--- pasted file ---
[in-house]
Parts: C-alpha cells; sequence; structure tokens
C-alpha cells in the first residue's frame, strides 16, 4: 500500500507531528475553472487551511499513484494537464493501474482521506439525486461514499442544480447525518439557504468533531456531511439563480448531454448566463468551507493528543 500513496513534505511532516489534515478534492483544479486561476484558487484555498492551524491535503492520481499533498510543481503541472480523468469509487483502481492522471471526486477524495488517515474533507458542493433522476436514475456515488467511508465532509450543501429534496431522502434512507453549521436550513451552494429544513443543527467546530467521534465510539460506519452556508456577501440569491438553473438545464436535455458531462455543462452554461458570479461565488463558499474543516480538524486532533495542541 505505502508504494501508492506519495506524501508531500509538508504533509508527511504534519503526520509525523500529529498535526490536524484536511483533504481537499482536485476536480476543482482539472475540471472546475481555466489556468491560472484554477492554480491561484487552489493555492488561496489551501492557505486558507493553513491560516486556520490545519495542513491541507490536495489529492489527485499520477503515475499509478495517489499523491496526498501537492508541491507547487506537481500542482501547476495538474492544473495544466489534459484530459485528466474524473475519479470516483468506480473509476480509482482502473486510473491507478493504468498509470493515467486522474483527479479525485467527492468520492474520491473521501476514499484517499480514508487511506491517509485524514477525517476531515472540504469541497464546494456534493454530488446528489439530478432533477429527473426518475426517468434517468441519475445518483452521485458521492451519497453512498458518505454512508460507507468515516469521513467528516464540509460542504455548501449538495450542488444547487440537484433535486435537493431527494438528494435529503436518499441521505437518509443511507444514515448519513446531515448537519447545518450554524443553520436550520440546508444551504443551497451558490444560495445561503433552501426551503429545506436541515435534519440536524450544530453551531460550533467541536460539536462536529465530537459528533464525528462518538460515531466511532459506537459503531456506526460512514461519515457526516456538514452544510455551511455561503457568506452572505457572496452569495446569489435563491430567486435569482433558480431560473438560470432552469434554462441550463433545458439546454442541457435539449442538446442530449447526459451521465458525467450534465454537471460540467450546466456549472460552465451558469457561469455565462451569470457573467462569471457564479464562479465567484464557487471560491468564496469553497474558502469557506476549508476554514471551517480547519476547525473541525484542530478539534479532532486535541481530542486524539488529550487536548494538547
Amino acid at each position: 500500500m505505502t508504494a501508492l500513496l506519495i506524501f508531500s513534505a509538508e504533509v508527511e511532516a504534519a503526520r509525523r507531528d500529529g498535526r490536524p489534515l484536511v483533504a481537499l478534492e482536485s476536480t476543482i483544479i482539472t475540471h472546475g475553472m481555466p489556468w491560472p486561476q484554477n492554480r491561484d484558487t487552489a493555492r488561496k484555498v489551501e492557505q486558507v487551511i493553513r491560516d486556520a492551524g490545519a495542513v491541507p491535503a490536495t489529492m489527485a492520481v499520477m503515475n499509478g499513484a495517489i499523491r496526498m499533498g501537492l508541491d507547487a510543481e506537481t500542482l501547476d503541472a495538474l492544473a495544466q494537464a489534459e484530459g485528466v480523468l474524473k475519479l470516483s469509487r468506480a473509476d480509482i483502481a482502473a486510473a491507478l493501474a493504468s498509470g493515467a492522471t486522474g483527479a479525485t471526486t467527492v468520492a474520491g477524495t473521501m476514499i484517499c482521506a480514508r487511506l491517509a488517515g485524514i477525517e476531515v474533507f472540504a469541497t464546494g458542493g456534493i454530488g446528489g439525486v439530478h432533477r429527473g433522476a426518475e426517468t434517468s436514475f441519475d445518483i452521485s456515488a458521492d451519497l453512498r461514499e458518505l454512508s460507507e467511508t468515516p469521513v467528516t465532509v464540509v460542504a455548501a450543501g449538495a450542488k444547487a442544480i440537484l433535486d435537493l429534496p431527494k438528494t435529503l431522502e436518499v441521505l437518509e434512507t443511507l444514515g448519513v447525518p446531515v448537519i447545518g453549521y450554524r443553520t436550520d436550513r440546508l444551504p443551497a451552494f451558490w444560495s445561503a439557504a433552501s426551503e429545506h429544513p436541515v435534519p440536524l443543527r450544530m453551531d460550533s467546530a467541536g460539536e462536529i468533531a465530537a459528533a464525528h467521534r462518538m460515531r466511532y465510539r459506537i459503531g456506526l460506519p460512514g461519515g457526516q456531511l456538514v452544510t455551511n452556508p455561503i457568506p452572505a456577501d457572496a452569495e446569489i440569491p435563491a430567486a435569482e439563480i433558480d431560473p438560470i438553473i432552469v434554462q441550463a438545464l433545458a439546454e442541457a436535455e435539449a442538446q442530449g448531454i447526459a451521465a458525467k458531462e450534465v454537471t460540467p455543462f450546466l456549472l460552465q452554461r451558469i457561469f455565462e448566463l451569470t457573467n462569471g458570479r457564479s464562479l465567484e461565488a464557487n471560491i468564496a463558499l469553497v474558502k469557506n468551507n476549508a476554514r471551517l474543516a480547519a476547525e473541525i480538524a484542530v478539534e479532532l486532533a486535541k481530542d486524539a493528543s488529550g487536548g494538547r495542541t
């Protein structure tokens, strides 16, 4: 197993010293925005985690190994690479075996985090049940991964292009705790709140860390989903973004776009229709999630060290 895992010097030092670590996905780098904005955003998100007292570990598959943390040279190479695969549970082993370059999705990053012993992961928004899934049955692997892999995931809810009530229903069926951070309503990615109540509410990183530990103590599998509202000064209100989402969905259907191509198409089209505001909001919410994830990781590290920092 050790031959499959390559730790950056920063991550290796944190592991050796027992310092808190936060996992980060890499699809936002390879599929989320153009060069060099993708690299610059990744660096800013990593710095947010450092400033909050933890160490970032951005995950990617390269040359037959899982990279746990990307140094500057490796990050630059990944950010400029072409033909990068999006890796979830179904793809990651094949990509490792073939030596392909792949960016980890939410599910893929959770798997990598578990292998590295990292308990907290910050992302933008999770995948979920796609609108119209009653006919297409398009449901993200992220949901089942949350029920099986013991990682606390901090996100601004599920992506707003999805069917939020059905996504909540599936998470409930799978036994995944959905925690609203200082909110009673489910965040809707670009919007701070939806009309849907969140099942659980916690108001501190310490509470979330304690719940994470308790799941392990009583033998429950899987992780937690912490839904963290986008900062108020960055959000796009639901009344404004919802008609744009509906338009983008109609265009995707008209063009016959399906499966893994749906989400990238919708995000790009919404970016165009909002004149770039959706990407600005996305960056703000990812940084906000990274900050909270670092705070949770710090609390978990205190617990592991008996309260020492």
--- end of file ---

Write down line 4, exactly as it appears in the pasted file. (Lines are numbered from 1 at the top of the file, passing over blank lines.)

Amino acid at each position: 500500500m505505502t508504494a501508492l500513496l506519495i506524501f508531500s513534505a509538508e504533509v508527511e511532516a504534519a503526520r509525523r507531528d500529529g498535526r490536524p489534515l484536511v483533504a481537499l478534492e482536485s476536480t476543482i483544479i482539472t475540471h472546475g475553472m481555466p489556468w491560472p486561476q484554477n492554480r491561484d484558487t487552489a493555492r488561496k484555498v489551501e492557505q486558507v487551511i493553513r491560516d486556520a492551524g490545519a495542513v491541507p491535503a490536495t489529492m489527485a492520481v499520477m503515475n499509478g499513484a495517489i499523491r496526498m499533498g501537492l508541491d507547487a510543481e506537481t500542482l501547476d503541472a495538474l492544473a495544466q494537464a489534459e484530459g485528466v480523468l474524473k475519479l470516483s469509487r468506480a473509476d480509482i483502481a482502473a486510473a491507478l493501474a493504468s498509470g493515467a492522471t486522474g483527479a479525485t471526486t467527492v468520492a474520491g477524495t473521501m476514499i484517499c482521506a480514508r487511506l491517509a488517515g485524514i477525517e476531515v474533507f472540504a469541497t464546494g458542493g456534493i454530488g446528489g439525486v439530478h432533477r429527473g433522476a426518475e426517468t434517468s436514475f441519475d445518483i452521485s456515488a458521492d451519497l453512498r461514499e458518505l454512508s460507507e467511508t468515516p469521513v467528516t465532509v464540509v460542504a455548501a450543501g449538495a450542488k444547487a442544480i440537484l433535486d435537493l429534496p431527494k438528494t435529503l431522502e436518499v441521505l437518509e434512507t443511507l444514515g448519513v447525518p446531515v448537519i447545518g453549521y450554524r443553520t436550520d436550513r440546508l444551504p443551497a451552494f451558490w444560495s445561503a439557504a433552501s426551503e429545506h429544513p436541515v435534519p440536524l443543527r450544530m453551531d460550533s467546530a467541536g460539536e462536529i468533531a465530537a459528533a464525528h467521534r462518538m460515531r466511532y465510539r459506537i459503531g456506526l460506519p460512514g461519515g457526516q456531511l456538514v452544510t455551511n452556508p455561503i457568506p452572505a456577501d457572496a452569495e446569489i440569491p435563491a430567486a435569482e439563480i433558480d431560473p438560470i438553473i432552469v434554462q441550463a438545464l433545458a439546454e442541457a436535455e435539449a442538446q442530449g448531454i447526459a451521465a458525467k458531462e450534465v454537471t460540467p455543462f450546466l456549472l460552465q452554461r451558469i457561469f455565462e448566463l451569470t457573467n462569471g458570479r457564479s464562479l465567484e461565488a464557487n471560491i468564496a463558499l469553497v474558502k469557506n468551507n476549508a476554514r471551517l474543516a480547519a476547525e473541525i480538524a484542530v478539534e479532532l486532533a486535541k481530542d486524539a493528543s488529550g487536548g494538547r495542541t